Current issue: 55(2)
Under compilation: 55(3)
Carbon sequestration rates in forest soil can be estimated using the concept of calculable stable remains in decomposing litter. In a case study of Swedish forest land we estimated C-sequestration rates for the two dominant tree species in the forest floor on top of the mineral soil. Carbon sequestration rates were upscaled to the forested land of Sweden with 23 x 106 ha with Scots pine (Pinus sylvestris L.) and Norway spruce (Picea abies (Karst.) L.). Two different theoretical approaches, based on limit-value for litter decomposition and N-balance for vegetation and SOM gave rates of the same magnitude. For the upscaling, using these methods, 17 000 grids of 5 x 5 km were used.
The ‘limit-value approach’ gave a sequestration of 4.8 106 tons of C, annually sequestered in the forest floor, with an average of 180 kg C ha–1 yr–1 and a range from 40 to 410 kg C ha–1 yr–1. The ‘N-balance approach’ gave an average value of c. 96 kg ha–1 yr–1 and a range from –60 to 360 kg ha–1 yr–1. A method based on direct measurements of changes in humus depth over 40 years, combined with C analyses gave an average rate that was not very different from the calculated rates, viz. c. 180 kg ha–1 yr–1 and a range from –20 to 730 kg ha–1 yr–1. These values agree with forest floor C sequestration rate based on e.g. sampling of chronsequences but differ from CO2 balance measurements.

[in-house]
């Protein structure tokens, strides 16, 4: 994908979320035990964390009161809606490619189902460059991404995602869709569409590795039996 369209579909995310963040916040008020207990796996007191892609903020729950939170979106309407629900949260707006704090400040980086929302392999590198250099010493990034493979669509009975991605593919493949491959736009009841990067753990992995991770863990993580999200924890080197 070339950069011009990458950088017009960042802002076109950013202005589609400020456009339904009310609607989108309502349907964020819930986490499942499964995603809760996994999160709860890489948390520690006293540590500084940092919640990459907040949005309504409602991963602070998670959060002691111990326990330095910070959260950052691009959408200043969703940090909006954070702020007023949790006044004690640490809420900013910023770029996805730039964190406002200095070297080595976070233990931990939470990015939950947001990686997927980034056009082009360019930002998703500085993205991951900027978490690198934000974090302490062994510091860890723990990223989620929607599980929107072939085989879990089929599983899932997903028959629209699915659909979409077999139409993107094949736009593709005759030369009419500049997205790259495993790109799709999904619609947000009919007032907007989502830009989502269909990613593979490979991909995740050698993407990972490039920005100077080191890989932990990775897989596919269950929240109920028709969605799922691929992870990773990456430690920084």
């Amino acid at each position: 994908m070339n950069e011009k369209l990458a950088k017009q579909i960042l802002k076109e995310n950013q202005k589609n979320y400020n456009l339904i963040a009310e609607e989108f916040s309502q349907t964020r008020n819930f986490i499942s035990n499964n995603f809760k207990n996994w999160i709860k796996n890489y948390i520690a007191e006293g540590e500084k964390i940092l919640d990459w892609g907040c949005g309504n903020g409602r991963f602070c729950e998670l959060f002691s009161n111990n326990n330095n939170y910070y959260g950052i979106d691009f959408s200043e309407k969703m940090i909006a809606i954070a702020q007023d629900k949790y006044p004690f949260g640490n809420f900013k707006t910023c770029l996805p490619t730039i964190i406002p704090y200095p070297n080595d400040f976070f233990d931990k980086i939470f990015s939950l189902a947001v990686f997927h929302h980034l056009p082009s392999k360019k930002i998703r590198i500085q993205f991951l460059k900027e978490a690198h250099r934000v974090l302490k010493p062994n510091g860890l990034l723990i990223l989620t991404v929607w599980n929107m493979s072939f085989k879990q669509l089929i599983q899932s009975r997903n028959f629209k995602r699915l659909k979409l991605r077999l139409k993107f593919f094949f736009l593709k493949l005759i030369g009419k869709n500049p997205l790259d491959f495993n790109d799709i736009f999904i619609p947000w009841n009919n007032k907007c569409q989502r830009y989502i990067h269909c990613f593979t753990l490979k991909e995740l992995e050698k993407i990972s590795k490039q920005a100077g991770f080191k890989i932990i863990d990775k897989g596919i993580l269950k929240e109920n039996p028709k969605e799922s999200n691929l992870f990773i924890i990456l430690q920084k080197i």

The three approaches showed different patterns over the country and regions with high and low carbon sequestration rates that were not always directly related to climate.
The article is a literature review focusing on the reaction of soil respiration, litter decomposition and microflora of forest soils to various pollutants like acidic deposition, heavy metals and unusual high amounts of basic cations. There is a great deal of evidence indicating that environmental pollution affects soil microbial activity and community structure. Much of the data originates from experimental designs where high levels of pollutants were applied to the soil under field or laboratory conditions. Furthermore, many were short-term experiments designed to look for large effects. These experiments have an indicative value, but it has to be kept in mind that environmental pollution is a combination of many pollutants, mostly at low concentrations, acting over long periods of time. There is therefore consequently a demand for research performed in natural forest environments polluted with anthropogenic compounds.